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HDFS 2320 - Research Methods in Human Development and Family Studies

Learn how to locate and evaluate research across the human lifespan with an emphasis on families

Understanding Data

Data is defined as facts or information that can be used for reporting, calculations, planning, or analysis. Data can be analyzed and interpreted using statistical procedures to answer “why” or “how.” Data is used to create new information and knowledge, and has the following characteristics:

  • "Disaggregated" collection of observations with one or more characteristics
  • Generally requires manipulation or extraction using utilities
  • Can be values or observations of characteristics

Statistics are the results of data analysis. They usually come in the form of a table or chart. They are defined as

  • "Aggregated" and tabulated or cross-tabulated tallies based on data
  • Counts, tallies, totals, "averages"
  • Can be found in print or electronically
  • Normally used as they are presented or retrieved
  • "Facts numerically represented"

Qualitative data describes qualities or characteristics of something. It is non-numerical and often collected through interviews, participant observation, and focus groups. It can be subjective and typically describes a perception or point of view. It is particularly useful for gaining cultural insight into social contexts and beliefs of a particular population. Qualitative data can take the form of field notes, audio, transcripts, and video.

Common qualitative collection methods are:

  • Individual interviews
  • Focus groups
  • Observations (e.g. watching how people interact with a website)
  • Open-ended questions on surveys

Quantitative data attempts to quantify an answer to a question(s). It is numerical and often collected through measurements, surveys, observations. Quantitative data is statistically analyzed usually in programs such as Excel, R, SPSS, STATA, and more.

Common quantitative collection methods are: 

  • Experiments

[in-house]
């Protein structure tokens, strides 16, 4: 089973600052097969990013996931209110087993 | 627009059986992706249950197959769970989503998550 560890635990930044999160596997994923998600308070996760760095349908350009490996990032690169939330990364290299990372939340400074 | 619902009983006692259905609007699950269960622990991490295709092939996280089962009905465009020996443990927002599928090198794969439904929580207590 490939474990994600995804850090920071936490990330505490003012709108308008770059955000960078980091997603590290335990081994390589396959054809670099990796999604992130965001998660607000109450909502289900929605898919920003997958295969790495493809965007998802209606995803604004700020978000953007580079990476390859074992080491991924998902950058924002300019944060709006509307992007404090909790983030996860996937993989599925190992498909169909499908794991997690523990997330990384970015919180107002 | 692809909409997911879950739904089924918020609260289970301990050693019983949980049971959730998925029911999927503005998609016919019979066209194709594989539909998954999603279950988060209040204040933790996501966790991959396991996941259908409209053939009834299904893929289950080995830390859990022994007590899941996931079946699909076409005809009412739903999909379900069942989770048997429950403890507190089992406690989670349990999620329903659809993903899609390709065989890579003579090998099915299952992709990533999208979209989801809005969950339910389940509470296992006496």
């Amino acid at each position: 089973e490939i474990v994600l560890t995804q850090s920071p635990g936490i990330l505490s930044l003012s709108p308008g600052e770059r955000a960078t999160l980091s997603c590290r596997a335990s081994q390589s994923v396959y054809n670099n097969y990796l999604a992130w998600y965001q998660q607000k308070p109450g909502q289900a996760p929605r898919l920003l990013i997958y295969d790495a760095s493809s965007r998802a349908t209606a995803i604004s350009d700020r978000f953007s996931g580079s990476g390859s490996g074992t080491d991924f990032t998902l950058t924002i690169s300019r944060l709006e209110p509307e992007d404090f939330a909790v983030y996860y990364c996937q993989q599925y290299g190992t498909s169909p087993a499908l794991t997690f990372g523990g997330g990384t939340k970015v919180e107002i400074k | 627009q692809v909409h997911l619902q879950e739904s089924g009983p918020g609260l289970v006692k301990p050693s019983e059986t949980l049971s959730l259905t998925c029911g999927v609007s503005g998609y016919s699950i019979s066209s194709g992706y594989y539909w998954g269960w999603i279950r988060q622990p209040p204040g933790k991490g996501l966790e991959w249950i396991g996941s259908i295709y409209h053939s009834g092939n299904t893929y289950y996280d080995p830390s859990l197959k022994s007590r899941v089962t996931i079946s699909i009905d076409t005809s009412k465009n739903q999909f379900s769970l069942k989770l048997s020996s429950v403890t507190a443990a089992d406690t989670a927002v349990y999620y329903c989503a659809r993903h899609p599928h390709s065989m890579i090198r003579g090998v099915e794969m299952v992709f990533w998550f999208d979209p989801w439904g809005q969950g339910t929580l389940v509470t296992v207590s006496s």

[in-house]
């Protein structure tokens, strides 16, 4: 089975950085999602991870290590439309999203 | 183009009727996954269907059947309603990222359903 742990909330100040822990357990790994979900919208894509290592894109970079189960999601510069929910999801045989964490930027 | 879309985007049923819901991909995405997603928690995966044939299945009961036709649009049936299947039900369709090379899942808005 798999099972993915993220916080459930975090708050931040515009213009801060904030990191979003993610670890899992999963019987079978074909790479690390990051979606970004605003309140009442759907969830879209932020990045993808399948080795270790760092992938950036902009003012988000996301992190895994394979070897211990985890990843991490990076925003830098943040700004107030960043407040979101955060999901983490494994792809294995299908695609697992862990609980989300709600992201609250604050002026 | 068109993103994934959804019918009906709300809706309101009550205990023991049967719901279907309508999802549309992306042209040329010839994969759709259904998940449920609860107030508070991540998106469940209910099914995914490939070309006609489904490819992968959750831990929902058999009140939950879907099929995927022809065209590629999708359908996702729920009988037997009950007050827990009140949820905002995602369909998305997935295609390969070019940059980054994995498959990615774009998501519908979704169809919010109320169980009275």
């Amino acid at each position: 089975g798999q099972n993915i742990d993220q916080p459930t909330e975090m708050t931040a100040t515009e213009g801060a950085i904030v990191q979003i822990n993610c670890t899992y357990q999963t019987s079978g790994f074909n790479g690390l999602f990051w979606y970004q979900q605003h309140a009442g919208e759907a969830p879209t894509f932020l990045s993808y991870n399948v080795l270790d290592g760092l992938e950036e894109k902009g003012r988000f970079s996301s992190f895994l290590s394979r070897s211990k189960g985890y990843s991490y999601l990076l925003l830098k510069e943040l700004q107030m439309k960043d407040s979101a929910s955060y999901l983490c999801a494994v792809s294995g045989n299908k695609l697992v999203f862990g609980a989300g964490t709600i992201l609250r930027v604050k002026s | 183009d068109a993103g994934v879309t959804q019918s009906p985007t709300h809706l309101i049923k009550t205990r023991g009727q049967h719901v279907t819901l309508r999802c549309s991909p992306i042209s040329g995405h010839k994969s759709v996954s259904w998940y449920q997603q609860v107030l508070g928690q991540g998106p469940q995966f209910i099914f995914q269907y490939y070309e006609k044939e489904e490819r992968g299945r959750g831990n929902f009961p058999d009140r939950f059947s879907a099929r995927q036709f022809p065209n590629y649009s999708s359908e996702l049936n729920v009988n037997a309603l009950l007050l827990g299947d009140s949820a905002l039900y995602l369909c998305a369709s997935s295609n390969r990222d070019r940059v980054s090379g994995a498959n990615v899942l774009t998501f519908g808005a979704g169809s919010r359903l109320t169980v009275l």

• Systematic observations (e.g. using a thermometer to measure temperature each day)
  • Number-based questions on surveys (e.g. how many tacos did you eat last night?)
  • Number-based questions in Interviews 

Here is a list of basic terminologies in statistics.

  • Independent variable: It is a variable that stands alone and isn't changed by the other variables you are trying to measure. For example, someone's age might be an independent variable.
  • Dependent variable:It is something that depends on other factors. For example, a test score could be a dependent variable because it could change depending on several factors such as how much you studied, or how much sleep you got the night before you took the test.
  • percentage:A number or ratio expressed as a fraction of 100. It is often denoted using the percent sign, "%".
  • Rate: The ratio between two related quantities in different units.
  • Mode:A set of data values is the value that appears most often.
  • Median:A value separating the higher half from the lower half of a data sample, a population or a probability distribution.
  • Mean:The average of the numbers. 
  • Margin of error: A statistic expressing the amount of random sampling error in the results of a survey. The larger the margin of error, the less confidence one should have that a poll result would reflect the result of a survey of the entire population. 
  • Significance:The ability to say that a reported result would only happen x% of the time by chance.

For more information, read this chapter on introduction to statistical literacy or watch the video below.

A correlation describes the connection between two variables. It represents the strength and direction of the relationship between them. Correlations can be either positive or negative. A positive correlation means that higher values on the first variable are related to higher values on the second. A positive correlation also means that lower values on the first are related to lower values on the second. A negative correlation means that as one variable increases, the other variable decreases. 

A correlation or association between two variables does not mean they are causally related. Divorce rates in Maine correlates with per capita consumption of margarine does not mean the consumption of margarine causes divorce. If you want to explore more random correlations, look at this website on spurious-correlations.

You can also watch this video on correlation does not imply causation.